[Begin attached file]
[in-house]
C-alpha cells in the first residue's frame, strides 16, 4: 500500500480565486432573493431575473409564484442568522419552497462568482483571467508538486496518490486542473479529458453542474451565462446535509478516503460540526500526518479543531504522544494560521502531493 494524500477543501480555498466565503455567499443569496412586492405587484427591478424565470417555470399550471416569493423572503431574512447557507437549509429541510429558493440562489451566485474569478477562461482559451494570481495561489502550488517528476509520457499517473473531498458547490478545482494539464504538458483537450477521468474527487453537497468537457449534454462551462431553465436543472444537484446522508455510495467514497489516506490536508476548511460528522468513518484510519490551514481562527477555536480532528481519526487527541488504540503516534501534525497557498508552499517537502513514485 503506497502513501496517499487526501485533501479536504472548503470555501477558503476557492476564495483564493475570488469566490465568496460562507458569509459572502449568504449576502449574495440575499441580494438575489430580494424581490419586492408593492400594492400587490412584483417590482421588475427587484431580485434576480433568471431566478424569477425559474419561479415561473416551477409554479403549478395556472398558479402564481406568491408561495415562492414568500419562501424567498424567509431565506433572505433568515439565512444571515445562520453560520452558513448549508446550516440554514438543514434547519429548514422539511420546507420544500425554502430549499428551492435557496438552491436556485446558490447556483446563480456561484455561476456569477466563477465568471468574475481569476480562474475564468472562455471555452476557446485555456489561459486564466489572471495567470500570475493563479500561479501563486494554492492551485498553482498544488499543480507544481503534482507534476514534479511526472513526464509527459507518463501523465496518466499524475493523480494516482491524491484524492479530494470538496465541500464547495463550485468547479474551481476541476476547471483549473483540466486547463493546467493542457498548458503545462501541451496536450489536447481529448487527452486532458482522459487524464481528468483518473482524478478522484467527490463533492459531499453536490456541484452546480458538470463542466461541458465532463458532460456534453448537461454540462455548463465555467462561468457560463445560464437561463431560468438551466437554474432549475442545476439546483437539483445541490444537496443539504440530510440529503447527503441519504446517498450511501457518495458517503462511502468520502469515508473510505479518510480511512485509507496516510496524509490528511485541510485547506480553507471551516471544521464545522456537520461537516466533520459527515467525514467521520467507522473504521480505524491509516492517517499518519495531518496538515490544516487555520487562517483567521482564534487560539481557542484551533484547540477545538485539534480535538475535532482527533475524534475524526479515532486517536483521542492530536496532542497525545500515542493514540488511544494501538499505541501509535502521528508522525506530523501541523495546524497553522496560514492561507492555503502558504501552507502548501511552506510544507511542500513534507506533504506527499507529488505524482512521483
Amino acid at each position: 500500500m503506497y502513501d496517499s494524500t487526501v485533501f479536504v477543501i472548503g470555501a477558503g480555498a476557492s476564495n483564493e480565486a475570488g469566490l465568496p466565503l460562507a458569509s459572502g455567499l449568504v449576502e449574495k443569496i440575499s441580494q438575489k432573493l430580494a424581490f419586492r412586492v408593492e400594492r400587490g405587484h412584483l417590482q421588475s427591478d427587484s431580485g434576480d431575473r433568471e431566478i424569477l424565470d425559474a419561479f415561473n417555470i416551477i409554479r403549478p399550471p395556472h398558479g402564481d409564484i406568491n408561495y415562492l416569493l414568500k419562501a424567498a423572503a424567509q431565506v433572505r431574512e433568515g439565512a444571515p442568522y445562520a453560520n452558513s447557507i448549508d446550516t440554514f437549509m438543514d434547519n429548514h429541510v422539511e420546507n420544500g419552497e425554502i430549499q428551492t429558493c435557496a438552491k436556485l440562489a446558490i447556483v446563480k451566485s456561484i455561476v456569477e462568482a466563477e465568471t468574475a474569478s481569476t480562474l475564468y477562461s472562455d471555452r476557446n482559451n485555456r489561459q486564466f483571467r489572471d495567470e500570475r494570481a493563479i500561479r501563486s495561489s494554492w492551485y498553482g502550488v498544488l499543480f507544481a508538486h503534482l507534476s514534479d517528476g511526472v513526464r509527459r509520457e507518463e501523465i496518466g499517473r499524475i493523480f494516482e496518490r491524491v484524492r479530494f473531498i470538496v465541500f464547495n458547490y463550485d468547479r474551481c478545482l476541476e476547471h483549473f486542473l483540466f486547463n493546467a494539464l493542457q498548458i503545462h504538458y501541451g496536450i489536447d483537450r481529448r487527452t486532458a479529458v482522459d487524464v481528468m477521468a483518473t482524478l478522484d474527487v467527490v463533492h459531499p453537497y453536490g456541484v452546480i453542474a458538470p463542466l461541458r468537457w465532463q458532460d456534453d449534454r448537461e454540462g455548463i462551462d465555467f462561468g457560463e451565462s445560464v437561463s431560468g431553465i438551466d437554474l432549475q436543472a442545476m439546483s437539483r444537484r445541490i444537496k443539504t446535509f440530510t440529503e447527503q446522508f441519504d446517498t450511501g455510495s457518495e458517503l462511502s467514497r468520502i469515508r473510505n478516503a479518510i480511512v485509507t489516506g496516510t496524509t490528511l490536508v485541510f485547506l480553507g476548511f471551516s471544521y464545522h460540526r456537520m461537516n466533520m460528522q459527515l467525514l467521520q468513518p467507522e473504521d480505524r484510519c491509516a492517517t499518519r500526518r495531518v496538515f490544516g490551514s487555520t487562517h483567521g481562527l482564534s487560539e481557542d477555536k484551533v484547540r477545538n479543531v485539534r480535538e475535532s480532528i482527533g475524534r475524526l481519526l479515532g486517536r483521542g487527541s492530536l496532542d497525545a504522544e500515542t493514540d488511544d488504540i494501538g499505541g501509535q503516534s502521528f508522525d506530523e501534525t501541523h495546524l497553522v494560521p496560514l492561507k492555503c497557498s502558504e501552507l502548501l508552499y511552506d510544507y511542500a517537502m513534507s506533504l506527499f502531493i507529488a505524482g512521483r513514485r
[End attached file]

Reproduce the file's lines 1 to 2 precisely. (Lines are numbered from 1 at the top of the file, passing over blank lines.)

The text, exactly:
[in-house]
C-alpha cells in the first residue's frame, strides 16, 4: 500500500480565486432573493431575473409564484442568522419552497462568482483571467508538486496518490486542473479529458453542474451565462446535509478516503460540526500526518479543531504522544494560521502531493 494524500477543501480555498466565503455567499443569496412586492405587484427591478424565470417555470399550471416569493423572503431574512447557507437549509429541510429558493440562489451566485474569478477562461482559451494570481495561489502550488517528476509520457499517473473531498458547490478545482494539464504538458483537450477521468474527487453537497468537457449534454462551462431553465436543472444537484446522508455510495467514497489516506490536508476548511460528522468513518484510519490551514481562527477555536480532528481519526487527541488504540503516534501534525497557498508552499517537502513514485 503506497502513501496517499487526501485533501479536504472548503470555501477558503476557492476564495483564493475570488469566490465568496460562507458569509459572502449568504449576502449574495440575499441580494438575489430580494424581490419586492408593492400594492400587490412584483417590482421588475427587484431580485434576480433568471431566478424569477425559474419561479415561473416551477409554479403549478395556472398558479402564481406568491408561495415562492414568500419562501424567498424567509431565506433572505433568515439565512444571515445562520453560520452558513448549508446550516440554514438543514434547519429548514422539511420546507420544500425554502430549499428551492435557496438552491436556485446558490447556483446563480456561484455561476456569477466563477465568471468574475481569476480562474475564468472562455471555452476557446485555456489561459486564466489572471495567470500570475493563479500561479501563486494554492492551485498553482498544488499543480507544481503534482507534476514534479511526472513526464509527459507518463501523465496518466499524475493523480494516482491524491484524492479530494470538496465541500464547495463550485468547479474551481476541476476547471483549473483540466486547463493546467493542457498548458503545462501541451496536450489536447481529448487527452486532458482522459487524464481528468483518473482524478478522484467527490463533492459531499453536490456541484452546480458538470463542466461541458465532463458532460456534453448537461454540462455548463465555467462561468457560463445560464437561463431560468438551466437554474432549475442545476439546483437539483445541490444537496443539504440530510440529503447527503441519504446517498450511501457518495458517503462511502468520502469515508473510505479518510480511512485509507496516510496524509490528511485541510485547506480553507471551516471544521464545522456537520461537516466533520459527515467525514467521520467507522473504521480505524491509516492517517499518519495531518496538515490544516487555520487562517483567521482564534487560539481557542484551533484547540477545538485539534480535538475535532482527533475524534475524526479515532486517536483521542492530536496532542497525545500515542493514540488511544494501538499505541501509535502521528508522525506530523501541523495546524497553522496560514492561507492555503502558504501552507502548501511552506510544507511542500513534507506533504506527499507529488505524482512521483